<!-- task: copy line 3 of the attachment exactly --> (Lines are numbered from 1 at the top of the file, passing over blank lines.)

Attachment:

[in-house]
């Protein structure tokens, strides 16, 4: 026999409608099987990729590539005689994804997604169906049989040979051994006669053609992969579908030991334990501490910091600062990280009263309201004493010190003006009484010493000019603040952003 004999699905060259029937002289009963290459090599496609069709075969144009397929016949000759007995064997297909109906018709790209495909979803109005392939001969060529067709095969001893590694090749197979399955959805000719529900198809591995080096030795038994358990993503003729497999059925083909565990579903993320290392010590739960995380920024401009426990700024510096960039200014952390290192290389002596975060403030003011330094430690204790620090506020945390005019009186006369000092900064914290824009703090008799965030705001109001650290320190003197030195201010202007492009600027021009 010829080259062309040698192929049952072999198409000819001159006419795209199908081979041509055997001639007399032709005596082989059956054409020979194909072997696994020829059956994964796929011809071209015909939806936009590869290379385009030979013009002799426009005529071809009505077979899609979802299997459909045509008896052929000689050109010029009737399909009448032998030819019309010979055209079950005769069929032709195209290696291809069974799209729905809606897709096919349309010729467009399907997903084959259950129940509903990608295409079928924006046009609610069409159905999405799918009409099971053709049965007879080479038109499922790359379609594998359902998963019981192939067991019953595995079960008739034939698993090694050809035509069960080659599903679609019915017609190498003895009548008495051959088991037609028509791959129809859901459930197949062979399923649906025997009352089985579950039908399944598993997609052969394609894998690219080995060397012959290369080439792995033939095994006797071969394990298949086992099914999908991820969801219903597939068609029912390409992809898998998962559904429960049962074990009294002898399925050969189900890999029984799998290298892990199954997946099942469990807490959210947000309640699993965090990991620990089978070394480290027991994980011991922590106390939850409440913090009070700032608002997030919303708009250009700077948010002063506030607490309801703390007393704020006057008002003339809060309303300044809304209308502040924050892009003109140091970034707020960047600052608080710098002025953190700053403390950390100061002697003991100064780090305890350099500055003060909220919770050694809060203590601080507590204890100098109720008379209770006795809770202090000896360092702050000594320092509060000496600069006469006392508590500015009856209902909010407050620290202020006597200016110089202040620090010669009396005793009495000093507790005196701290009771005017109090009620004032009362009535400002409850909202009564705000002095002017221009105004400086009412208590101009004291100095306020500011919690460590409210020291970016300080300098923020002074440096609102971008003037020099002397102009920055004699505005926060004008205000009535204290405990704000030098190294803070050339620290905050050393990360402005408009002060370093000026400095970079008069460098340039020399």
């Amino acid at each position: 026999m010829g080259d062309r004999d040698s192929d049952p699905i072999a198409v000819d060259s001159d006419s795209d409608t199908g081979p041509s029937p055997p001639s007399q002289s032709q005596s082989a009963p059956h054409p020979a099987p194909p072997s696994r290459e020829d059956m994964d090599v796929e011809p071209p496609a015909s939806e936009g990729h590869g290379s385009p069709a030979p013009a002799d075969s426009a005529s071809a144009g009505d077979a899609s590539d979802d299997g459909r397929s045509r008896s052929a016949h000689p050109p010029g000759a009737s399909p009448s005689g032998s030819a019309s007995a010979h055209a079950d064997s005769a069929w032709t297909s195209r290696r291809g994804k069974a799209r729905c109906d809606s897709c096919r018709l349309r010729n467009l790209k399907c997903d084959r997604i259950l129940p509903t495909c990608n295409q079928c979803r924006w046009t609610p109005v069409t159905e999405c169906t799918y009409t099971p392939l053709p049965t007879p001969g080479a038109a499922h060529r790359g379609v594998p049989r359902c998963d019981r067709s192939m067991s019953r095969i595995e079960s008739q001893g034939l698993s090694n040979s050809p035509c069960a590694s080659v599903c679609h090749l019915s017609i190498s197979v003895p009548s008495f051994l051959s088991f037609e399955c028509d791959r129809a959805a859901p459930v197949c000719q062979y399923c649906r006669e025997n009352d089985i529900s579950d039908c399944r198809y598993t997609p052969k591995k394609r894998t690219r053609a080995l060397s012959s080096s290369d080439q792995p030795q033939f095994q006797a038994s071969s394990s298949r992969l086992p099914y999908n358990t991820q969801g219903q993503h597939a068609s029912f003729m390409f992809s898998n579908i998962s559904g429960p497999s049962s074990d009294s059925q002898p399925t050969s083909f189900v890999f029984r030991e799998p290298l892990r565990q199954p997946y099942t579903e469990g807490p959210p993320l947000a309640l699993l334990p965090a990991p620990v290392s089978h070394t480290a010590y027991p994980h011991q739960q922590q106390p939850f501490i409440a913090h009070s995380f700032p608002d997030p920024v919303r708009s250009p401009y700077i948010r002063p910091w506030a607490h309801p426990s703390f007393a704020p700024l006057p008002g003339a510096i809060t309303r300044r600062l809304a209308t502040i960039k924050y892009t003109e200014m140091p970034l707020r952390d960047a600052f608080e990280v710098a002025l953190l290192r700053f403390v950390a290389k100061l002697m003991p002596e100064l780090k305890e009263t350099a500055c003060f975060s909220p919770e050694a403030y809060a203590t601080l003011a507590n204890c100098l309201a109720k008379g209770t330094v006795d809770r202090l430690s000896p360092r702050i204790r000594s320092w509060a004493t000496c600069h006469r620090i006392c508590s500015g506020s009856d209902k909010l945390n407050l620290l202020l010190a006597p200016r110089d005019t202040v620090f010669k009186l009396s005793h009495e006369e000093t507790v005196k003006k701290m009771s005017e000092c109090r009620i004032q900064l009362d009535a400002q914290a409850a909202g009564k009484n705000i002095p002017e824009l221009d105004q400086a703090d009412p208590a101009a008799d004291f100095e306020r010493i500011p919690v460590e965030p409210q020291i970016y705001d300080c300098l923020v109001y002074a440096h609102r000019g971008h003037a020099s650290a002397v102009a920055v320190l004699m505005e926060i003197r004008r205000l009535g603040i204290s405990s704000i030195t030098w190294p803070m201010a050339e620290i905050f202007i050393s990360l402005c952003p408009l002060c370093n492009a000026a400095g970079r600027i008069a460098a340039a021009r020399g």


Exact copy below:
């Amino acid at each position: 026999m010829g080259d062309r004999d040698s192929d049952p699905i072999a198409v000819d060259s001159d006419s795209d409608t199908g081979p041509s029937p055997p001639s007399q002289s032709q005596s082989a009963p059956h054409p020979a099987p194909p072997s696994r290459e020829d059956m994964d090599v796929e011809p071209p496609a015909s939806e936009g990729h590869g290379s385009p069709a030979p013009a002799d075969s426009a005529s071809a144009g009505d077979a899609s590539d979802d299997g459909r397929s045509r008896s052929a016949h000689p050109p010029g000759a009737s399909p009448s005689g032998s030819a019309s007995a010979h055209a079950d064997s005769a069929w032709t297909s195209r290696r291809g994804k069974a799209r729905c109906d809606s897709c096919r018709l349309r010729n467009l790209k399907c997903d084959r997604i259950l129940p509903t495909c990608n295409q079928c979803r924006w046009t609610p109005v069409t159905e999405c169906t799918y009409t099971p392939l053709p049965t007879p001969g080479a038109a499922h060529r790359g379609v594998p049989r359902c998963d019981r067709s192939m067991s019953r095969i595995e079960s008739q001893g034939l698993s090694n040979s050809p035509c069960a590694s080659v599903c679609h090749l019915s017609i190498s197979v003895p009548s008495f051994l051959s088991f037609e399955c028509d791959r129809a959805a859901p459930v197949c000719q062979y399923c649906r006669e025997n009352d089985i529900s579950d039908c399944r198809y598993t997609p052969k591995k394609r894998t690219r053609a080995l060397s012959s080096s290369d080439q792995p030795q033939f095994q006797a038994s071969s394990s298949r992969l086992p099914y999908n358990t991820q969801g219903q993503h597939a068609s029912f003729m390409f992809s898998n579908i998962s559904g429960p497999s049962s074990d009294s059925q002898p399925t050969s083909f189900v890999f029984r030991e799998p290298l892990r565990q199954p997946y099942t579903e469990g807490p959210p993320l947000a309640l699993l334990p965090a990991p620990v290392s089978h070394t480290a010590y027991p994980h011991q739960q922590q106390p939850f501490i409440a913090h009070s995380f700032p608002d997030p920024v919303r708009s250009p401009y700077i948010r002063p910091w506030a607490h309801p426990s703390f007393a704020p700024l006057p008002g003339a510096i809060t309303r300044r600062l809304a209308t502040i960039k924050y892009t003109e200014m140091p970034l707020r952390d960047a600052f608080e990280v710098a002025l953190l290192r700053f403390v950390a290389k100061l002697m003991p002596e100064l780090k305890e009263t350099a500055c003060f975060s909220p919770e050694a403030y809060a203590t601080l003011a507590n204890c100098l309201a109720k008379g209770t330094v006795d809770r202090l430690s000896p360092r702050i204790r000594s320092w509060a004493t000496c600069h006469r620090i006392c508590s500015g506020s009856d209902k909010l945390n407050l620290l202020l010190a006597p200016r110089d005019t202040v620090f010669k009186l009396s005793h009495e006369e000093t507790v005196k003006k701290m009771s005017e000092c109090r009620i004032q900064l009362d009535a400002q914290a409850a909202g009564k009484n705000i002095p002017e824009l221009d105004q400086a703090d009412p208590a101009a008799d004291f100095e306020r010493i500011p919690v460590e965030p409210q020291i970016y705001d300080c300098l923020v109001y002074a440096h609102r000019g971008h003037a020099s650290a002397v102009a920055v320190l004699m505005e926060i003197r004008r205000l009535g603040i204290s405990s704000i030195t030098w190294p803070m201010a050339e620290i905050f202007i050393s990360l402005c952003p408009l002060c370093n492009a000026a400095g970079r600027i008069a460098a340039a021009r020399g």